Although those days were some of demo­cratic South Africa’s worst, glim­mers of our unique spirit of “ubuntu” shone through the dark­ness of hu­man suf­fer­ing. There were count­less ex­am­ples of self­less­ness, brav­ery and com­pas­sion.

In the im­me­di­ate af­ter­math of the at­tacks, var­i­ous faith-based, civil so­ci­ety and non-gov­ern­men­tal groups mo­bilised to pro­vide re­lief and rally do­na­tions of food and ba­sic ne­ces­si­ties for those in shel­ters and dis­placed per­sons camps.

I will never for­get the scenes of Doc­tors With­out Bor­ders treat­ing the wounded hud­dled in the base­ment of the Cen­tral Methodist Church in cen­tral Jo­han­nes­burg, or the scenes of the Red Cross, Gift of the Givers and the South African Jewish Board of Deputies, among oth­ers, co-or­di­nat­ing truck­loads of goods to var­i­ous sites of safety and im­ple­ment­ing pro­grammes such as tem­po­rary schools to oc­cupy the youngest vic­tims.

This short-term re­sponse to as­sist­ing those af­fected was fol­lowed by the cre­ation of long-term strate­gies to un­der­stand, ad­dress and solve the root causes of the vi­o­lence.

Just one ex­am­ple of this work, which I was priv­i­leged to be a part of, was the cre­ation of the Hate Crimes Work­ing Group (HCWG).

Var­i­ous NGOs that had worked to­gether in the disas­ter re­lief ef­fort felt there was a dire need to ad­dress xeno­pho­bia and other forms of dis­crim­i­na­tion.

The HCWG, a multi-sec­toral net­work of non-gov­ern­men­tal or­gan­i­sa­tions set up to spear­head ad­vo­cacy against hate crimes, is just one of many ini­tia­tives that con­tinue to work tire­lessly to as­sist vic­tims of hate.

Pro­grammes and cam­paigns that fos­ter in­clu­sion and build bridges be­tween com­mu­ni­ties, such as the South African Jewish Board of Deputies’ Make Us Count Elec­tion Ob­server team – which com­prises mem­bers of the Jewish com­mu­nity with lo­cals of other faiths and for­eign­ers who want to give back to the coun­try’s demo­cratic process – do im­por­tant work. The scope for ex­pand­ing th­ese projects is vast.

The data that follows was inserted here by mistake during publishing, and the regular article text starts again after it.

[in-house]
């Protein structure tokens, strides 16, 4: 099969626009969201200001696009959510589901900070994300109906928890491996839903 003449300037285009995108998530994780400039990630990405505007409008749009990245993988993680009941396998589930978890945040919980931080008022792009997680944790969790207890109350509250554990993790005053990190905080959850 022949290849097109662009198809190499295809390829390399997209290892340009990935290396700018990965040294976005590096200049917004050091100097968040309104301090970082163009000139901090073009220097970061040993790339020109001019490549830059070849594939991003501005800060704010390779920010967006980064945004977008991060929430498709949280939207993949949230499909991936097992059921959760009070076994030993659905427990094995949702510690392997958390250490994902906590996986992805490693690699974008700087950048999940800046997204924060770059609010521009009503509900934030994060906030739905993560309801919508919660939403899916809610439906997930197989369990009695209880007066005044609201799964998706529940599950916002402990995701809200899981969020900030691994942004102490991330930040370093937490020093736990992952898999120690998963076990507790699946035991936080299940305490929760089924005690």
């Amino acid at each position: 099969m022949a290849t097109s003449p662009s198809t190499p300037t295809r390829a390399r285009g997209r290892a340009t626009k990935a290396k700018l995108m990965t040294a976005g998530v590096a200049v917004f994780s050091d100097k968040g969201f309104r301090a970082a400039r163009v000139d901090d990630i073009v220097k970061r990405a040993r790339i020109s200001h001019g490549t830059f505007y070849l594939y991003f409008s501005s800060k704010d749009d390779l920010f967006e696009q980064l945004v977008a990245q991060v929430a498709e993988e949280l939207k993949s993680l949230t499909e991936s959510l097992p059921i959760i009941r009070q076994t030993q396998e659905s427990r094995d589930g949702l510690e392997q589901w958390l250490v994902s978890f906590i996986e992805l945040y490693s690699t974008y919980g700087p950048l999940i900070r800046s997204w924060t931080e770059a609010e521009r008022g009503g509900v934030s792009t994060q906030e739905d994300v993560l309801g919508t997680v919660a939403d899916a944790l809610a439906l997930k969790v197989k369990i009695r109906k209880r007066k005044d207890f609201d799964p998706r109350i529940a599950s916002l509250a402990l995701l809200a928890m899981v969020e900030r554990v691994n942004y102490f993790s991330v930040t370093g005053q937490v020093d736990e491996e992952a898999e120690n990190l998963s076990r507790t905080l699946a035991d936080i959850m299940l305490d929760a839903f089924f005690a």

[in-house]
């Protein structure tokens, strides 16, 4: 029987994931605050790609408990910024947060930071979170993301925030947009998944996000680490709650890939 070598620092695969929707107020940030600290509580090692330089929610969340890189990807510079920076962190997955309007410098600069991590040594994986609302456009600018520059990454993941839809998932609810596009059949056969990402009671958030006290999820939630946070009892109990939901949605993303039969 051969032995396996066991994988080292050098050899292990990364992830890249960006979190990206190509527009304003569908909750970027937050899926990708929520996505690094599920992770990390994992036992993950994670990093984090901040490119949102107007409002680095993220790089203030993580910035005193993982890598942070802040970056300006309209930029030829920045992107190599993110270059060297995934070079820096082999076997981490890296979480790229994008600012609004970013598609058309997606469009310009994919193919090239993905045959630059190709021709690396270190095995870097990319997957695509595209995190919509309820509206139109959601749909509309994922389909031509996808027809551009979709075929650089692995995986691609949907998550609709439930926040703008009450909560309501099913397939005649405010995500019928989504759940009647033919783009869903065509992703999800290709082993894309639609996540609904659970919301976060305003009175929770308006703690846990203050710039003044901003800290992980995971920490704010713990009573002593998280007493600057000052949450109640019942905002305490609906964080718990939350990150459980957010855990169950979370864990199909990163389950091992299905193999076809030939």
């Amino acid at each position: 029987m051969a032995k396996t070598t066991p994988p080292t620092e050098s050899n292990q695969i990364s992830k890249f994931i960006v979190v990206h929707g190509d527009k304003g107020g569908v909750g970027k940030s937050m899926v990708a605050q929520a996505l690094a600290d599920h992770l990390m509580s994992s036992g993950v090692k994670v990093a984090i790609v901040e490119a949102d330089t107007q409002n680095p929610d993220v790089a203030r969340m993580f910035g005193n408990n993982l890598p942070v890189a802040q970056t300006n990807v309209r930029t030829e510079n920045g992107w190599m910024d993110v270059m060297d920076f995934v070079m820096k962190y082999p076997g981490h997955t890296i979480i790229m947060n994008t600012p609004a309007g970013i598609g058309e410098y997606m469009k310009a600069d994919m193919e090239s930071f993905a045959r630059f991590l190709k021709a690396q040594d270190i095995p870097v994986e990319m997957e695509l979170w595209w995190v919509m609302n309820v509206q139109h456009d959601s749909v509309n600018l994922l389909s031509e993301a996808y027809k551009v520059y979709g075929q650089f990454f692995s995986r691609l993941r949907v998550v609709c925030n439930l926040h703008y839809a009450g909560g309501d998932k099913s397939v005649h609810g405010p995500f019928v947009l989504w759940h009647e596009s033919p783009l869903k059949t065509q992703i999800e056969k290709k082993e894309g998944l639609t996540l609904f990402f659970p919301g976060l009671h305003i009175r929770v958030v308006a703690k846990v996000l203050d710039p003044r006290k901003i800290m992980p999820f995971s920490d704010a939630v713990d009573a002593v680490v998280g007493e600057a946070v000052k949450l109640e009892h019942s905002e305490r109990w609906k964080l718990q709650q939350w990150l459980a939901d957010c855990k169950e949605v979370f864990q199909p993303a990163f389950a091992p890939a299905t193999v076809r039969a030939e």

Ten years on and there is much work to be done to tackle dis­crim­i­na­tion in our so­ci­ety. One es­sen­tial step is to recog­nise xeno­pho­bia, as well as other crimes of prej­u­dice such as ho­mo­pho­bia and anti-semitism, as hate crimes.

Hate crimes are mo­ti­vated by bias and tar­get vic­tims based on their per­ceived mem­ber­ship of a cer­tain so­cial group. They are mes­sage crimes that take a psy­cho­log­i­cal toll on the en­tire com­mu­nity to which the vic­tim be­longs and of­ten hap­pen in an en­vi­ron­ment in which dis­crim­i­na­tion against par­tic­u­lar groups is so­cially ac­cepted.

Only by ac­knowl­edg­ing th­ese acts as hate crimes and putting in place the ap­pro­pri­ate leg­is­la­tion can we ad­e­quately record and po­lice hate crimes, im­prove the ju­di­cial re­sponse and bet­ter mon­i­tor them.

The time has come for all those who live in our coun­try to push our lead­ers to act on th­ese cru­cial is­sues and en­sure that the spirit of our pro­gres­sive con­sti­tu­tion, and the val­ues en­shrined in the Free­dom Char­ter and the hu­man rights foun­da­tion of our coun­try are put into prac­tise.